Figure 5. Educational Attainment of the Recently Arrived Foreign Born Age 25 and Older, 2005
Source: American Community Survey 2005



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Nearly 84 percent of recently arrived foreign-born men were in the labor force.

In 2005, 83.9 percent (7,163,881) of recently arrived foreign-born men and 54.3 percent (4,432,917) of recently arrived foreign-born women, age 16 and older, were in the labor force (see Figure 6). The labor force participation rate for foreign-born men who arrived before 1990 (the long-term foreign born) was 74.9 percent (6,000,501), and the corresponding figure for women was still 54.3 percent (4,592,584).

 

Figure 6. Labor Force Participation Rates of the Foreign Born Age 16 and Older, by Period of Arrival and Sex, 2005
Source: American Community Survey 2005



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More than a quarter of recently arrived foreign-born men worked in construction, extraction, and transportation occupations.

Of recently arrived foreign-born men age 16 and older, the largest share, 29.4 percent (2,290,545), were in construction, extraction, and transportation occupations, followed by 18.6 percent (1,450,377) in service occupations and 14.2 percent (1,105,615) in manufacturing, installation, and repair occupations.

Among recently arrived foreign-born women age 16 and older, 28.2 percent (1,584,294) were in service occupations and 12.2 percent (682,569) were in administrative and office support.

In 2005, 10.8 percent of recently arrived foreign-born men (839,292) and 14.0 percent (786,603) of women were in information technology (IT) occupations, science and engineering, health care and health care support occupations (see Figures 7 and 8).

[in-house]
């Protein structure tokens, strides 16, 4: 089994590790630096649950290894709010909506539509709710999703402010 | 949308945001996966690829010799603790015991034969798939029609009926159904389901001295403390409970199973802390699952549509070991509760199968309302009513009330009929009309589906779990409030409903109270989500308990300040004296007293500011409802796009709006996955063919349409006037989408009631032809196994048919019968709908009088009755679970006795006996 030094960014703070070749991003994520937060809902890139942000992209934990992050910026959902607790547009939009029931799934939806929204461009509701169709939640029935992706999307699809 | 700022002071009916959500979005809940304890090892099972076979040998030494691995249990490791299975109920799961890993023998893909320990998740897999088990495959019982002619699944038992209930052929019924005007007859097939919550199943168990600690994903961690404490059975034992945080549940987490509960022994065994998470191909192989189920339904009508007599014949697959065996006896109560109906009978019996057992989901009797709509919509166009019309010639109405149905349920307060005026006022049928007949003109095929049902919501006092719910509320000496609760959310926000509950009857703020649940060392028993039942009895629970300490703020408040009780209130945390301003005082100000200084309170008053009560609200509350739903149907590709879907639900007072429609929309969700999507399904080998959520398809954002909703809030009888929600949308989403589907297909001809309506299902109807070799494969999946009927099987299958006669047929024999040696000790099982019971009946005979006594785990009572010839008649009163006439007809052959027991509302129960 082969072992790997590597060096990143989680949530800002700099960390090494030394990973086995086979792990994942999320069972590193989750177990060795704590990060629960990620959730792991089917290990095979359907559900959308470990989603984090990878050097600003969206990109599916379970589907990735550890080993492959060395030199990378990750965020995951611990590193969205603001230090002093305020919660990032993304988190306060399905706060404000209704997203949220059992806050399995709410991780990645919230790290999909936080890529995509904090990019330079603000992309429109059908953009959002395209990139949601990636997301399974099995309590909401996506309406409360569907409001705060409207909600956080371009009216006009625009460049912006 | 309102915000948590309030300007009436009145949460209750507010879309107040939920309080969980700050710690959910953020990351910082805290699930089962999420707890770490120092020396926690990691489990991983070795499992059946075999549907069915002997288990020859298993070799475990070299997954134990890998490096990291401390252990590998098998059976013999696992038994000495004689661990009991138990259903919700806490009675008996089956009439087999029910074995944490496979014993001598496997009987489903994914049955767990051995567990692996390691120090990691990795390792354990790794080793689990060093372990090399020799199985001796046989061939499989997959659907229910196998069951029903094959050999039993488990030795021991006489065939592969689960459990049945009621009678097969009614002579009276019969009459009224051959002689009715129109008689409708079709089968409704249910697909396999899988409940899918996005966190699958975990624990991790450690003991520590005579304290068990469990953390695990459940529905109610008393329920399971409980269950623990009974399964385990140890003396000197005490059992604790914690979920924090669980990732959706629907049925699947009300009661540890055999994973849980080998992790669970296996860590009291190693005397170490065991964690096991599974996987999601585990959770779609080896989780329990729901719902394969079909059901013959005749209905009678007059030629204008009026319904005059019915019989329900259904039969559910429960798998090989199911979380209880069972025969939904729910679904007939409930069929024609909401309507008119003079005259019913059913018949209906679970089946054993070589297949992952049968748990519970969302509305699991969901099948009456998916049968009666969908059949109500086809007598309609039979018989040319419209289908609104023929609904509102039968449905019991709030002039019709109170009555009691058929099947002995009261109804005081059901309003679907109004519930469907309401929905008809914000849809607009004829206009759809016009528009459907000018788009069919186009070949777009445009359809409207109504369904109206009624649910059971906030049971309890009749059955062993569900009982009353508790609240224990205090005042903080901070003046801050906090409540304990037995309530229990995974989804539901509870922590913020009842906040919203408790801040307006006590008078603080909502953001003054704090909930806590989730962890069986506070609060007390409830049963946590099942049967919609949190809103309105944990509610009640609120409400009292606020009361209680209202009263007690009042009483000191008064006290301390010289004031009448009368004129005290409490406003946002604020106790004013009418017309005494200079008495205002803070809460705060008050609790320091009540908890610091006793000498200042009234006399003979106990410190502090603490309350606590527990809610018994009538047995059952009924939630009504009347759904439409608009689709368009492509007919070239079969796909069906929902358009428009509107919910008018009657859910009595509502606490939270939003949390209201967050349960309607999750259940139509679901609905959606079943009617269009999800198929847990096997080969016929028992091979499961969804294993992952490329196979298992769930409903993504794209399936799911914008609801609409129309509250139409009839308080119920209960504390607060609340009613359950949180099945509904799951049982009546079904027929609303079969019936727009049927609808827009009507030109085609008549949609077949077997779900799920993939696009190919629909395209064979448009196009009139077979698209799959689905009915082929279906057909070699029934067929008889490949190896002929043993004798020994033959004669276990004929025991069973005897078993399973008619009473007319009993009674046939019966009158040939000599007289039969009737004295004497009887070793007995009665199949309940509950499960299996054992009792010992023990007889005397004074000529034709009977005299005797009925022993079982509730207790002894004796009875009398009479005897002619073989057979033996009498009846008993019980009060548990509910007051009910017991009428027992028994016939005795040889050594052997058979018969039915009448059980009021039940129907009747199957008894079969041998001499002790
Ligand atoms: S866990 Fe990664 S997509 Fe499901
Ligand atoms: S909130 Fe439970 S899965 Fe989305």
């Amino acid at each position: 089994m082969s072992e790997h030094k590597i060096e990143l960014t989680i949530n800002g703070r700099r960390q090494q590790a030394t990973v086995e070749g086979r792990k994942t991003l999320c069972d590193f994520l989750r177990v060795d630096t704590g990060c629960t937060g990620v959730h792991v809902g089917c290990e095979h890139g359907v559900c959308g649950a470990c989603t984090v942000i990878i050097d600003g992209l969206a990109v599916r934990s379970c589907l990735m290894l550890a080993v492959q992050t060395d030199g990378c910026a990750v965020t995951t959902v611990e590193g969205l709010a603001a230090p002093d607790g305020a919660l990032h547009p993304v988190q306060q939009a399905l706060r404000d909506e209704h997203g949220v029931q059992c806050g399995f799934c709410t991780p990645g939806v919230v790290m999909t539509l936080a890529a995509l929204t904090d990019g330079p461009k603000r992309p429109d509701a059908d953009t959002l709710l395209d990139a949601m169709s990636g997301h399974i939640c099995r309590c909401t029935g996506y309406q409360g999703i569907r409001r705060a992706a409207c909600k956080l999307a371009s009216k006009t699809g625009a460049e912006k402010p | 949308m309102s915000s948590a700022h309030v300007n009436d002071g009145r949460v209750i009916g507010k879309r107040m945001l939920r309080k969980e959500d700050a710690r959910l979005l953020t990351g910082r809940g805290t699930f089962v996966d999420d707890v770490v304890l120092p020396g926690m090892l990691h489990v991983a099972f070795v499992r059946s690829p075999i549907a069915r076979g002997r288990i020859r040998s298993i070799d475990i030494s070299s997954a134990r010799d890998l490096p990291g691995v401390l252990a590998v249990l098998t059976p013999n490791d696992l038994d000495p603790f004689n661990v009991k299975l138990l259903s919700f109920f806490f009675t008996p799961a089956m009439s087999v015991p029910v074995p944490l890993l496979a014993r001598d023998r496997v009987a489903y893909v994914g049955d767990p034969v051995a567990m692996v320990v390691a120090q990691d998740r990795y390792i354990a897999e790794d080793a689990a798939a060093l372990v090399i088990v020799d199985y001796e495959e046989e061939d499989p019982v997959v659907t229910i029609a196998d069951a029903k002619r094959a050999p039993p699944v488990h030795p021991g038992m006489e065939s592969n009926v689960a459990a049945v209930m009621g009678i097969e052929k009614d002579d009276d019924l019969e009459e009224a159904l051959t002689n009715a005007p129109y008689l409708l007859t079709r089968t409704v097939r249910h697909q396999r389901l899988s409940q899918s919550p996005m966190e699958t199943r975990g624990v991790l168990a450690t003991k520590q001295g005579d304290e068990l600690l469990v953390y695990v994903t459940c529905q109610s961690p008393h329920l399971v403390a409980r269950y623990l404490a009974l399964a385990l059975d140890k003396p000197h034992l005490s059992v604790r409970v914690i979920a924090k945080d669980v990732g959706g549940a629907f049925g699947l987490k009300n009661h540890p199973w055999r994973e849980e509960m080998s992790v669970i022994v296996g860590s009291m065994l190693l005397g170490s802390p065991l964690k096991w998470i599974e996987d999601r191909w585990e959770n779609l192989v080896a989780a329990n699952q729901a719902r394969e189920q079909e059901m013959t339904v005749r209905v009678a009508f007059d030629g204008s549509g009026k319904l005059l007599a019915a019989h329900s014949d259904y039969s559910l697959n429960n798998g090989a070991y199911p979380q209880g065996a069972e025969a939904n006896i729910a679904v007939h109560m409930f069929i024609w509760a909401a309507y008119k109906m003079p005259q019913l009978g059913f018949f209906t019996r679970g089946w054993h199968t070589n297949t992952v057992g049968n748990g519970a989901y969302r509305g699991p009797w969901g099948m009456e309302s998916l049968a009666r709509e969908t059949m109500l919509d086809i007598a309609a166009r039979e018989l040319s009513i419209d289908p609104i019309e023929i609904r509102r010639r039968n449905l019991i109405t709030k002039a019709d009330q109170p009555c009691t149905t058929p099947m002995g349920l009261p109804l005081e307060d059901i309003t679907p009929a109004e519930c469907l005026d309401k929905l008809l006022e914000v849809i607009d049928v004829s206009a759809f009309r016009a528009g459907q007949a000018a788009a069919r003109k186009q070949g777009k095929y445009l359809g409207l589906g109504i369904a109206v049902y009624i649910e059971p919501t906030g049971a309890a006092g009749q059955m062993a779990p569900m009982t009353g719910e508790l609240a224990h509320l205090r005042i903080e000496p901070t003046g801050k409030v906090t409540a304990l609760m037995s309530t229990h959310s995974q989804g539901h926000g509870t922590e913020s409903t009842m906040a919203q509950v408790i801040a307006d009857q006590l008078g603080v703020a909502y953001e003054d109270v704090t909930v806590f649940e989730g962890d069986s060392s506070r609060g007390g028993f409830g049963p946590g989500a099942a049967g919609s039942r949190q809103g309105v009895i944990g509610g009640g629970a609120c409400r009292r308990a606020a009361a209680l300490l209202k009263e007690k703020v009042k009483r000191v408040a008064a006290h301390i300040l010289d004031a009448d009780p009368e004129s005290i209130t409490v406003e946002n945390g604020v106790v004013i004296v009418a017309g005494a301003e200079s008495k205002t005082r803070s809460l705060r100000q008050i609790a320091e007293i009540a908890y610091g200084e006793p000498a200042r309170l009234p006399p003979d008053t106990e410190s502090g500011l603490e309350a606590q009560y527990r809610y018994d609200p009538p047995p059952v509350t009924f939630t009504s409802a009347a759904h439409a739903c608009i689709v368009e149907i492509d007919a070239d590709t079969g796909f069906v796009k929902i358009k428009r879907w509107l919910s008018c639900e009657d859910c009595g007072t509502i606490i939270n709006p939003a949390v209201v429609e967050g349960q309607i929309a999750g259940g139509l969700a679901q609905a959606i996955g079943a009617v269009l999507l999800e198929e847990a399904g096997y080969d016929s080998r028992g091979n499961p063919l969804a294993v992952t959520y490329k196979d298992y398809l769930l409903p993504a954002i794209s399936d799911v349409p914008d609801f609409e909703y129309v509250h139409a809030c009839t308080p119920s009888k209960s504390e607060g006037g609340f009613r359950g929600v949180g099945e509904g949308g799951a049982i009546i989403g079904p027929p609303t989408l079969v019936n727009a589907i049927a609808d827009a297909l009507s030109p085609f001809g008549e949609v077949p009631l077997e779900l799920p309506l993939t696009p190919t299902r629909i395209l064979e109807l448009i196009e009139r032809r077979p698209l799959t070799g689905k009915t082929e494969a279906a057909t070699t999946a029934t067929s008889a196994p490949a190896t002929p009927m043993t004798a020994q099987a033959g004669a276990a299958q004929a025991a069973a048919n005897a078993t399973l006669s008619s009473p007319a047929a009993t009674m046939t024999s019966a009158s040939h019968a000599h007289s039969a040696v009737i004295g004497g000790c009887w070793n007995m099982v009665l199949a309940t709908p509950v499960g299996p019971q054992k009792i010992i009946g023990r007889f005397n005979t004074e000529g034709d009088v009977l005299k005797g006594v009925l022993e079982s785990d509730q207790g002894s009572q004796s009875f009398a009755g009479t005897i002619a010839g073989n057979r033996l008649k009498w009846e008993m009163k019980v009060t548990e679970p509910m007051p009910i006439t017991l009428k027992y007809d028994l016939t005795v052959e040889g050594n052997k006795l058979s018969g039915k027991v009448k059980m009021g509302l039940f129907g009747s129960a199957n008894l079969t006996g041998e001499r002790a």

Figure 7. Occupational Distribution of Recently Arrived Foreign-Born Men Age 16 and Older*, 2005
Source: American Community Survey 2005

*Those who had worked within the previous five years.

Note: Occupation refers to the respondent's primary occupation, i.e., the one from which the person earns the most money or at which he/she spent the most time. Unemployed persons reported their most recent occupation.

 

Figure 8. Occupational Distribution of Recently Arrived Foreign-Born Women Age 16 and Older*, 2005
Source: American Community Survey 2005

*Those who had worked within the previous five years.

Note: Occupation refers to the respondent's primary occupation, i.e., the one from which the person earns the most money or at which he/she spent the most time. Unemployed persons reported their most recent occupation.



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Younger immigrants were more than three times likely than older immigrants to speak English "very well" or better.

While 64 percent of recent immigrants age 5 to 17 either spoke only English or spoke it "very well," the corresponding figure for recent immigrants age 45 to 64 was 31 percent (see Figure 9). Among recent immigrants older than 65, only 18 percent spoke only English or spoke it "very well."

 

Figure 9. Spoken English Ability (Self-Reported) of the Recently Arrived Foreign Born Age 5 and Older by Age Group, 2005
Source: American Community Survey 2005

Note: Limited English proficient refers to any person age 5 and older who reported speaking English "not at all," "not well," or "well" on their American Community Survey questionnaire.



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About the American Community Survey

These data are from the U.S. Census Bureau's 2005 American Community Survey (ACS). The ACS collects demographic, housing, social, and economic data every year for all states, as well as for all cities, counties, metropolitan areas, and population groups of 65,000 people or more. The 2005 ACS is based a sample of the U.S. population living in households but did not survey anyone living in group quarters such as college dormitories, prisons, or long-term care facilities.